Generate a keystore and self-signed certificate
First step is to generate a certificate. In this case, it's going to be a self signed one, which is enough to show how to configure everything. I'm going to use the plain Java way of doing it, so all you need is the JRE keytool. Java Keytool is a key and certificate management utility. It allows users to manage their own public/private key pairs and certificates. It also allows users to cache certificates. Java Keytool stores the keys and certificates in what is called a keystore. By default the Java keystore is implemented as a file. It protects private keys with a password. A Keytool keystore contains the private key and any certificates necessary to complete a chain of trust and establish the trustworthiness of the primary certificate.
Please keep in mind, that an SSL certificate serves two essential purposes: distributing the public key and verifying the identity of the server so users know they aren't sending their information to the wrong server. It can only properly verify the identity of the server when it is signed by a trusted third party. A self signed certificate is a certificate that is signed by itself rather than a trusted authority.
Switch to a command-line and execute the following command which has some defaults set, and also prompts you to enter some more information.
$>keytool -genkey -alias mycert -keyalg RSA -sigalg MD5withRSA -keystore my.jks -storepass secret -keypass secret -validity 9999 What is your first and last name? [Unknown]: localhost What is the name of your organizational unit? [Unknown]: myfear What is the name of your organization? [Unknown]: eisele.net What is the name of your City or Locality? [Unknown]: Grasbrun What is the name of your State or Province? [Unknown]: Bavaria What is the two-letter country code for this unit? [Unknown]: ME Is CN=localhost, OU=myfear, O=eisele.net, L=Grasbrun, ST=Bavaria, C=ME correct? [no]: yes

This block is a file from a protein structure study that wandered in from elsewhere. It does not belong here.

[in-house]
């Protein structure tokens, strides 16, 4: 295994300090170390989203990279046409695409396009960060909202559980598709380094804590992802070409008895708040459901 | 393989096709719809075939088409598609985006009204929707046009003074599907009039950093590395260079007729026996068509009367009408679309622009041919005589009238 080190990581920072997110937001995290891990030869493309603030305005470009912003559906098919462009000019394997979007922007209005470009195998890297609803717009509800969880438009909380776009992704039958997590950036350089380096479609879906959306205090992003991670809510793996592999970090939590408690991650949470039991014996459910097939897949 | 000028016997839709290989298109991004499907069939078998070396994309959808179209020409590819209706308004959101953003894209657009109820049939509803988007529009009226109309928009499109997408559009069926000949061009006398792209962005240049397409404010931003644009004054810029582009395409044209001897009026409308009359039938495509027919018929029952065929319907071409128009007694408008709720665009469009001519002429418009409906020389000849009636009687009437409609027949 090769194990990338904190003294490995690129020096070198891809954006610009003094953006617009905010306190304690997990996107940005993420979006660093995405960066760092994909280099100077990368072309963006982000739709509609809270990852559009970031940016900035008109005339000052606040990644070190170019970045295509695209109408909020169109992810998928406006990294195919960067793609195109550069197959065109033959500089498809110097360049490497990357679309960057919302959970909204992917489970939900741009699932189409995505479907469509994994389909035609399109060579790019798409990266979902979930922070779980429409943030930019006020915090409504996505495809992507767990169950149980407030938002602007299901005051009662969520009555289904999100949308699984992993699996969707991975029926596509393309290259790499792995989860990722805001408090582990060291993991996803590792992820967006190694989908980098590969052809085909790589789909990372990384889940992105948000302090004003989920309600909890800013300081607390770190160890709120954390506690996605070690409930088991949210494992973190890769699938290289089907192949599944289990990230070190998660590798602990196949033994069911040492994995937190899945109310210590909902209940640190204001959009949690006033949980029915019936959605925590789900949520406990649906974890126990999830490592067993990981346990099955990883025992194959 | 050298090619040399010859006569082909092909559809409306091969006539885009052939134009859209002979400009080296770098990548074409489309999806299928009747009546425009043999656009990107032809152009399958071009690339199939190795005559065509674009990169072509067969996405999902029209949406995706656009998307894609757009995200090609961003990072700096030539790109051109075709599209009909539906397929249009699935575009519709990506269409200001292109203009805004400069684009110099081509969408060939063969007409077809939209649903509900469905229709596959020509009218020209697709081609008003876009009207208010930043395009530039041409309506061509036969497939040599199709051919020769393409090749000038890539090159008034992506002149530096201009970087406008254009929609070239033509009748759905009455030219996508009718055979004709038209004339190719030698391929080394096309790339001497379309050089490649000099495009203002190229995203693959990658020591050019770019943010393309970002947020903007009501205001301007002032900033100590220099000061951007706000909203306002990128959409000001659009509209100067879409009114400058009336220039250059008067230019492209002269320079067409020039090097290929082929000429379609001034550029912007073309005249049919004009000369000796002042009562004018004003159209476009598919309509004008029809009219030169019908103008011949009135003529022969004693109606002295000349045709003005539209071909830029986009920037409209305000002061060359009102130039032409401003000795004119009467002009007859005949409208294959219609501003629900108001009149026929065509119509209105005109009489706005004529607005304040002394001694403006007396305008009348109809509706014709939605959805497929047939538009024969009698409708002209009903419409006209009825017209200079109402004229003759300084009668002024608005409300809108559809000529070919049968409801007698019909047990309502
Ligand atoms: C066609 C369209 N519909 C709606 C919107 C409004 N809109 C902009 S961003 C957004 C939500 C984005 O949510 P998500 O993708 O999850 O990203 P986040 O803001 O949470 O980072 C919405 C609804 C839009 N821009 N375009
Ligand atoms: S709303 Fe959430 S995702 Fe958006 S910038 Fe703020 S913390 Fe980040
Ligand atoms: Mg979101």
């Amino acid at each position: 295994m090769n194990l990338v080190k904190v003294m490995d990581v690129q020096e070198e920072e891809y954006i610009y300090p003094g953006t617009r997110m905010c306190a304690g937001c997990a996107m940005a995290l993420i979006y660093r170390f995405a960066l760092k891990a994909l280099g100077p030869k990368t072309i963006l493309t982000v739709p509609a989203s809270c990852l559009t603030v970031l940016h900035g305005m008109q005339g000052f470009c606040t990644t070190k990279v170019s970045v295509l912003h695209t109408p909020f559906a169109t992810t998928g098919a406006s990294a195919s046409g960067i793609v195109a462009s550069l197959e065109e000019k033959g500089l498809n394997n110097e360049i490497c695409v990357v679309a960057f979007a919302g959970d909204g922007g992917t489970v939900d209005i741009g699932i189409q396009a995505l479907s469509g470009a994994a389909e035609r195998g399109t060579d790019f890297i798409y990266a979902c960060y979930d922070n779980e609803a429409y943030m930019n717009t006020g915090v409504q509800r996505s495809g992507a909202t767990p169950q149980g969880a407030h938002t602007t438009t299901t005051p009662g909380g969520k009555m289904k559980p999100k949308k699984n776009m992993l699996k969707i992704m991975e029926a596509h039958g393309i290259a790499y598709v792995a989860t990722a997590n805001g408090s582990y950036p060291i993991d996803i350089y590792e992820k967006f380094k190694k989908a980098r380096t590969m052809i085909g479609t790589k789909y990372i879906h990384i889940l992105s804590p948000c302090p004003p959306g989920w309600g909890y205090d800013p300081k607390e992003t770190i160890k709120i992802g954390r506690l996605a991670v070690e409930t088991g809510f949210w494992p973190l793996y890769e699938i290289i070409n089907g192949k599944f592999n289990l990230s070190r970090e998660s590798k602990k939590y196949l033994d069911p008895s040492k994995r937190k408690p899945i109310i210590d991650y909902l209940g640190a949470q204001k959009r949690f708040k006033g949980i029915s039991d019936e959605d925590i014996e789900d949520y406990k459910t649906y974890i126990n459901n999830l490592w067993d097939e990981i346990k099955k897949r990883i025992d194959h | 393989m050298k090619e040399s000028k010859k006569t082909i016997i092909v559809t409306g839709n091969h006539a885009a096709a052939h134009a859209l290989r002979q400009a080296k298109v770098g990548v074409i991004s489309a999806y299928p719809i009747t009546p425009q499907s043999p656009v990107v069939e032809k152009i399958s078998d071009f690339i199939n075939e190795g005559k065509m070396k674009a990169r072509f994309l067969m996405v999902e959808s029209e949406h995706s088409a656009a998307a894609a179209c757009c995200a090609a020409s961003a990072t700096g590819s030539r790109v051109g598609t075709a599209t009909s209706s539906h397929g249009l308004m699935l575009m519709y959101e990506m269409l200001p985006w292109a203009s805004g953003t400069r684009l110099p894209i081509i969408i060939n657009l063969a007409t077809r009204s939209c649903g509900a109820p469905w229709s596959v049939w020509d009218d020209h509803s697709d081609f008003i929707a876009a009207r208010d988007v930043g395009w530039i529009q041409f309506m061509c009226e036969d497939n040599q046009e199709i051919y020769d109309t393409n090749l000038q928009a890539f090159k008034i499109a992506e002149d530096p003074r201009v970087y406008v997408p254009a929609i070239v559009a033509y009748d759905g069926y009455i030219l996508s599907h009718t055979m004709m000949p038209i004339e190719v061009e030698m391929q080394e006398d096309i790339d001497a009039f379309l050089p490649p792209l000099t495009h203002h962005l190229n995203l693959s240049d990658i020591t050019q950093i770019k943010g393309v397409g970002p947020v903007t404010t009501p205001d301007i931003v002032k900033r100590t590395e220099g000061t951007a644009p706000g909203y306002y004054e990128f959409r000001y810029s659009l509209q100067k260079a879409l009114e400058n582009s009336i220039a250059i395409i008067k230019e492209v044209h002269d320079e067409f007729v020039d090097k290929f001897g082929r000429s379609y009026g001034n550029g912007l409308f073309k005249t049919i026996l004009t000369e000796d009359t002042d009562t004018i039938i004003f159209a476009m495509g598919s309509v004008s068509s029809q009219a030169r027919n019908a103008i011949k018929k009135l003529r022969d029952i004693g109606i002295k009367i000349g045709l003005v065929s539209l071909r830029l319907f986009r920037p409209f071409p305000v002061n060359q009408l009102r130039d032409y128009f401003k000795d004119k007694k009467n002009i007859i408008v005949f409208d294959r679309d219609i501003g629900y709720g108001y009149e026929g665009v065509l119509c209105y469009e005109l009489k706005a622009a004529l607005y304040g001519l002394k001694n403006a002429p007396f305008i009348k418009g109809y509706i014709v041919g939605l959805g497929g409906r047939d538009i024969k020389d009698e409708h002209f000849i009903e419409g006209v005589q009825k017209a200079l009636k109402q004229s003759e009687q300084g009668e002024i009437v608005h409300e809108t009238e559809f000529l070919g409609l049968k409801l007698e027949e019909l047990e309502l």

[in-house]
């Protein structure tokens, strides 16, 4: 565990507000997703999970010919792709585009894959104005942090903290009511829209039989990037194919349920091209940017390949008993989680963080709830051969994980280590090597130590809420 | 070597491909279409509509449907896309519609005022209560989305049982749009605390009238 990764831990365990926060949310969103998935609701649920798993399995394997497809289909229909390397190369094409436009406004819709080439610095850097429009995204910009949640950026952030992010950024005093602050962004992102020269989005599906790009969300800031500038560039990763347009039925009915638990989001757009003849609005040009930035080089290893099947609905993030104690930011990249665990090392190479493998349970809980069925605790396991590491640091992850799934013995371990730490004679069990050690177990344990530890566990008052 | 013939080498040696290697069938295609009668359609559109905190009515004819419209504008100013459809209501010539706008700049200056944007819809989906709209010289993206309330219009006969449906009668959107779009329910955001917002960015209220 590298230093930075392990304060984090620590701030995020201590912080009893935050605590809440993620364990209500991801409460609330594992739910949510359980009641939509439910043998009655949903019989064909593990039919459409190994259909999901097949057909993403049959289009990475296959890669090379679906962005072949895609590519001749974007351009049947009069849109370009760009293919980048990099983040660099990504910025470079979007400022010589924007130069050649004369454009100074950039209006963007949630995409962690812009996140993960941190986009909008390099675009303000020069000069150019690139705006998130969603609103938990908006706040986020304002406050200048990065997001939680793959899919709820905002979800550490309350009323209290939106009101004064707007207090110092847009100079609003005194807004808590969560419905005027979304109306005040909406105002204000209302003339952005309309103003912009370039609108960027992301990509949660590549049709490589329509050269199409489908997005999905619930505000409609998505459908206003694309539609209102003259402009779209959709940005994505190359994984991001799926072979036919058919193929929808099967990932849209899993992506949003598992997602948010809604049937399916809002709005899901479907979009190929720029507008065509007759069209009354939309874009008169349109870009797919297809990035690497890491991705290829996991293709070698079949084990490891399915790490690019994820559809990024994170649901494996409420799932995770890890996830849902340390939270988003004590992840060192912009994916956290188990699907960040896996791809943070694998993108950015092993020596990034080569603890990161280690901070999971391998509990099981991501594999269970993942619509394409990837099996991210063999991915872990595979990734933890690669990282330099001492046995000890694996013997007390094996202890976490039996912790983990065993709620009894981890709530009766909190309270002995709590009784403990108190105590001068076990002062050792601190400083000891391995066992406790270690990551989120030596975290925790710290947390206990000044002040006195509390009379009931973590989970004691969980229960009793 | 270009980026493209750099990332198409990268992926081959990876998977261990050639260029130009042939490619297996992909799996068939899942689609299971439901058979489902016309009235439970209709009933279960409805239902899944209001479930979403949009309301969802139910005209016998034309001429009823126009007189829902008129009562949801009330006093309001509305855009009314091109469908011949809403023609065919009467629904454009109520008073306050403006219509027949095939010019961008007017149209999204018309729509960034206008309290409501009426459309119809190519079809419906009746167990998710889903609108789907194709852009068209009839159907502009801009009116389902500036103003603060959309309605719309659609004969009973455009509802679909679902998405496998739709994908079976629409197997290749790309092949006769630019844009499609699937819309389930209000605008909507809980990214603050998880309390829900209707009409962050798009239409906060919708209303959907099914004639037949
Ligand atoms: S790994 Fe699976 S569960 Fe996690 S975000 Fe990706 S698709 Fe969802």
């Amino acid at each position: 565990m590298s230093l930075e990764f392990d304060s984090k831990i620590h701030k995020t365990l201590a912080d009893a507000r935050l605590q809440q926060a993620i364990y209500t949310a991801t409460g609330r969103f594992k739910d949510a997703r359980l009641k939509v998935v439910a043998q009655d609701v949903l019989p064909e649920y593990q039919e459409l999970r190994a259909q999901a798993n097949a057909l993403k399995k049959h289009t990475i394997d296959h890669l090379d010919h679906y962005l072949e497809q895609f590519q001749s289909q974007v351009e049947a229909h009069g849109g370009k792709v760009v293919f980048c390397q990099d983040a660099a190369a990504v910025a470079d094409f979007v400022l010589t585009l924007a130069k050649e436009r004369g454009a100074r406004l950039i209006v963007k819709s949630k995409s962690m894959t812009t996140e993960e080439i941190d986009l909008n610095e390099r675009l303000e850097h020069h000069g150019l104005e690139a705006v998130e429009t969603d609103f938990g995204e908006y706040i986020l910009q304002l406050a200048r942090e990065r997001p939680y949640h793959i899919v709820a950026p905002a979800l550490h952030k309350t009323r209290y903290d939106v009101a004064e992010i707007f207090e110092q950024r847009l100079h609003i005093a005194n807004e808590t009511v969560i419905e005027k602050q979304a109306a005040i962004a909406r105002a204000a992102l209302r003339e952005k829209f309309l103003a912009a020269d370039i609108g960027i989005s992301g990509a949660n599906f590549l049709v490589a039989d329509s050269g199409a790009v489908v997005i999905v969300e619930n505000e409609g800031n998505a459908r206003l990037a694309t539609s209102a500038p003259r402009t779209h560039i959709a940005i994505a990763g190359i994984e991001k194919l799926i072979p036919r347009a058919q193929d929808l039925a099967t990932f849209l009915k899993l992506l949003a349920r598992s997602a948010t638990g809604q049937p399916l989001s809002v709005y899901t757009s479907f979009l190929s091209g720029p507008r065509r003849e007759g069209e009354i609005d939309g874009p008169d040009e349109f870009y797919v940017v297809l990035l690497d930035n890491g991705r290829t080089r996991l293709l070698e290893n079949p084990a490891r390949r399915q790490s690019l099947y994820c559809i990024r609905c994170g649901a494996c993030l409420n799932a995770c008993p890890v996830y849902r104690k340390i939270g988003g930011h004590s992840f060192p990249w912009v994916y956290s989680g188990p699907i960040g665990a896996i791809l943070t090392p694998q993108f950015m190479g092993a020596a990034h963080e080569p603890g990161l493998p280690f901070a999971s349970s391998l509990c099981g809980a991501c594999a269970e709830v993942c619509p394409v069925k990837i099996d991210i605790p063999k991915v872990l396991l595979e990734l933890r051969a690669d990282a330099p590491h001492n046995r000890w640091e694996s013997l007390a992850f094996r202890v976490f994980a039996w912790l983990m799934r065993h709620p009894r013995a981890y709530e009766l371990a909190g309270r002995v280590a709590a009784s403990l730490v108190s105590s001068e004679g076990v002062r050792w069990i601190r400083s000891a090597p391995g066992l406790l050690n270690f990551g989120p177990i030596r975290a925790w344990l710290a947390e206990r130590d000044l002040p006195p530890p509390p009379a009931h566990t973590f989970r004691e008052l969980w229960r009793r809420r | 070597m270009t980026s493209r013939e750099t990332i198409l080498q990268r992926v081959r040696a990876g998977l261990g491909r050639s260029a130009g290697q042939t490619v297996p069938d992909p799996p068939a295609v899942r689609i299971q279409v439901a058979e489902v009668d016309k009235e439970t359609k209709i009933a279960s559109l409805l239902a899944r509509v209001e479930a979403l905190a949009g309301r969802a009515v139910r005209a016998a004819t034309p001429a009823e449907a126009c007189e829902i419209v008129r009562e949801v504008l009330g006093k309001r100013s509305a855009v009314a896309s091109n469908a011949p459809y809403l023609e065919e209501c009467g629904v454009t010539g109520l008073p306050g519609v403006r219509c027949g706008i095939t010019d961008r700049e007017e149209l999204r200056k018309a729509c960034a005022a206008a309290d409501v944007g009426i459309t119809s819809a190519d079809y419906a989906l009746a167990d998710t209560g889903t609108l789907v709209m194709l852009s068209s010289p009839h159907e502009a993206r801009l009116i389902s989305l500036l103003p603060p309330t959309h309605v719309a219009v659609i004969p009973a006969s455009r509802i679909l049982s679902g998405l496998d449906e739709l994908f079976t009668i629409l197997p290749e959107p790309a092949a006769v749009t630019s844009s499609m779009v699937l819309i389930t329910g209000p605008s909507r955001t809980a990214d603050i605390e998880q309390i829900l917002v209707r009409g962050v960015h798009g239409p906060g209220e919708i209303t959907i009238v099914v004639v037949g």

Make sure to put your desired "hostname" into the "first and last name" field, otherwise you might run into issues while permanently accepting this certificate as an exception in some browsers. Chrome doesn't have an issue with that though.
The command generates a my.jks file in the folder it is executed. Copy this to your WildFly config directory (%JBOSS_HOME%/standalone/config).
Configure The Additional WildFly Security Realm
The next step is to configure the new keystore as a server identity for ssl in the WildFly security-realms section of the standalone.xml (if you're using -ha or other versions, edit those).
<management> <security-realms> <!-- ... --> <security-realm name="UndertowRealm"> <server-identities> <ssl> <keystore path="my.keystore" relative-to="jboss.server.config.dir" keystore-password="secret" alias="mycert" key-password="secret"/> </ssl> </server-identities> </security-realm> <!-- ... -->
And you're ready for the next step.
Configure Undertow Subsystem for SSL
If you're running with the default-server, add the https-listener to the undertow subsystem:
<subsystem xmlns="urn:jboss:domain:undertow:1.2"> <!-- ... --> <server name="default-server"> <!-- ... --> <https-listener name="https" socket-binding="https" security-realm="UndertowRealm"/> <! -- ... -->
That's it, now you're ready to connect to the ssl port of your instance https://localhost:8443/. Note, that you get the privacy error (compare screenshot). If you need to use a fully signed certificate you mostly get a PEM file from the cert authority. In this case, you need to import this into the keystore. This stackoverflow thread may help you with that.